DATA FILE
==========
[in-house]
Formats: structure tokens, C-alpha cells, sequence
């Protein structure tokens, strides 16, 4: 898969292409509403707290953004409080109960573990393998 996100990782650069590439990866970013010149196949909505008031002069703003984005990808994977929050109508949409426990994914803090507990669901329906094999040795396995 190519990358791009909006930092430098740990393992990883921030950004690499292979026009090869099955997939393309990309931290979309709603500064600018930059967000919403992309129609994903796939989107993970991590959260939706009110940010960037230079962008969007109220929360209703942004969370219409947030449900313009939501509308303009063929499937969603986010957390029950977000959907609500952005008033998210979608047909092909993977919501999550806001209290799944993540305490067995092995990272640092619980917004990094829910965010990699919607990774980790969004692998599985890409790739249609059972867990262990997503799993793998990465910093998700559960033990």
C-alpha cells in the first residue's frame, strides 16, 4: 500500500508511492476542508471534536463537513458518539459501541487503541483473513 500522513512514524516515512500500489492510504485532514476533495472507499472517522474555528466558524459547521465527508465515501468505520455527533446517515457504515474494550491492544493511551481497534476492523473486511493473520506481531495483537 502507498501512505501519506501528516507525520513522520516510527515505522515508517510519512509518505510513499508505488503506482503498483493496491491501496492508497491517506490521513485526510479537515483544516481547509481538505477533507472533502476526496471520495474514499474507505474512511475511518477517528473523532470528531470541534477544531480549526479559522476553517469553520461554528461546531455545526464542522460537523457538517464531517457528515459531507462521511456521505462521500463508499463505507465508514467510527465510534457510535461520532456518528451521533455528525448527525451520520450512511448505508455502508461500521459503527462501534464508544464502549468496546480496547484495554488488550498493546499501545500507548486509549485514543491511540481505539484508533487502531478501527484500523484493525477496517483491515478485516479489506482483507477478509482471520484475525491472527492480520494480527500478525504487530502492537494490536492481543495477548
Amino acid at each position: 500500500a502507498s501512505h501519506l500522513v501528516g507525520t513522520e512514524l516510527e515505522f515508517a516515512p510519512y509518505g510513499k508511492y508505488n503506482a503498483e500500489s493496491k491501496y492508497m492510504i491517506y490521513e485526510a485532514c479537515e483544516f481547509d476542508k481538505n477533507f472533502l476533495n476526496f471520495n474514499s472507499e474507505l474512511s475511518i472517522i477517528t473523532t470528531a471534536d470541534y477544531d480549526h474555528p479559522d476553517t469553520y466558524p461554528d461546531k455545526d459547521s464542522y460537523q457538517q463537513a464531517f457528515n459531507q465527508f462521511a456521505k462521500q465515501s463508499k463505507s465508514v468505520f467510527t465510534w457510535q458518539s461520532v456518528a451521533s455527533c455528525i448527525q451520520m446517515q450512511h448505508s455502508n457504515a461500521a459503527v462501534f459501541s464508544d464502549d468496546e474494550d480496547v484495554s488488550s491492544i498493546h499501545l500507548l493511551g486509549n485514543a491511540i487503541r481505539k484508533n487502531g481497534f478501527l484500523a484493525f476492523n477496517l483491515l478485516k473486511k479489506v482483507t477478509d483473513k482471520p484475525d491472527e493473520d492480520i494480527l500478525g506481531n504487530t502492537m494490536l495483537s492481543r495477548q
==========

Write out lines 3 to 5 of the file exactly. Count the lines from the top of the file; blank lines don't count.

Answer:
């Protein structure tokens, strides 16, 4: 898969292409509403707290953004409080109960573990393998 996100990782650069590439990866970013010149196949909505008031002069703003984005990808994977929050109508949409426990994914803090507990669901329906094999040795396995 190519990358791009909006930092430098740990393992990883921030950004690499292979026009090869099955997939393309990309931290979309709603500064600018930059967000919403992309129609994903796939989107993970991590959260939706009110940010960037230079962008969007109220929360209703942004969370219409947030449900313009939501509308303009063929499937969603986010957390029950977000959907609500952005008033998210979608047909092909993977919501999550806001209290799944993540305490067995092995990272640092619980917004990094829910965010990699919607990774980790969004692998599985890409790739249609059972867990262990997503799993793998990465910093998700559960033990």
C-alpha cells in the first residue's frame, strides 16, 4: 500500500508511492476542508471534536463537513458518539459501541487503541483473513 500522513512514524516515512500500489492510504485532514476533495472507499472517522474555528466558524459547521465527508465515501468505520455527533446517515457504515474494550491492544493511551481497534476492523473486511493473520506481531495483537 502507498501512505501519506501528516507525520513522520516510527515505522515508517510519512509518505510513499508505488503506482503498483493496491491501496492508497491517506490521513485526510479537515483544516481547509481538505477533507472533502476526496471520495474514499474507505474512511475511518477517528473523532470528531470541534477544531480549526479559522476553517469553520461554528461546531455545526464542522460537523457538517464531517457528515459531507462521511456521505462521500463508499463505507465508514467510527465510534457510535461520532456518528451521533455528525448527525451520520450512511448505508455502508461500521459503527462501534464508544464502549468496546480496547484495554488488550498493546499501545500507548486509549485514543491511540481505539484508533487502531478501527484500523484493525477496517483491515478485516479489506482483507477478509482471520484475525491472527492480520494480527500478525504487530502492537494490536492481543495477548
Amino acid at each position: 500500500a502507498s501512505h501519506l500522513v501528516g507525520t513522520e512514524l516510527e515505522f515508517a516515512p510519512y509518505g510513499k508511492y508505488n503506482a503498483e500500489s493496491k491501496y492508497m492510504i491517506y490521513e485526510a485532514c479537515e483544516f481547509d476542508k481538505n477533507f472533502l476533495n476526496f471520495n474514499s472507499e474507505l474512511s475511518i472517522i477517528t473523532t470528531a471534536d470541534y477544531d480549526h474555528p479559522d476553517t469553520y466558524p461554528d461546531k455545526d459547521s464542522y460537523q457538517q463537513a464531517f457528515n459531507q465527508f462521511a456521505k462521500q465515501s463508499k463505507s465508514v468505520f467510527t465510534w457510535q458518539s461520532v456518528a451521533s455527533c455528525i448527525q451520520m446517515q450512511h448505508s455502508n457504515a461500521a459503527v462501534f459501541s464508544d464502549d468496546e474494550d480496547v484495554s488488550s491492544i498493546h499501545l500507548l493511551g486509549n485514543a491511540i487503541r481505539k484508533n487502531g481497534f478501527l484500523a484493525f476492523n477496517l483491515l478485516k473486511k479489506v482483507t477478509d483473513k482471520p484475525d491472527e493473520d492480520i494480527l500478525g506481531n504487530t502492537m494490536l495483537s492481543r495477548q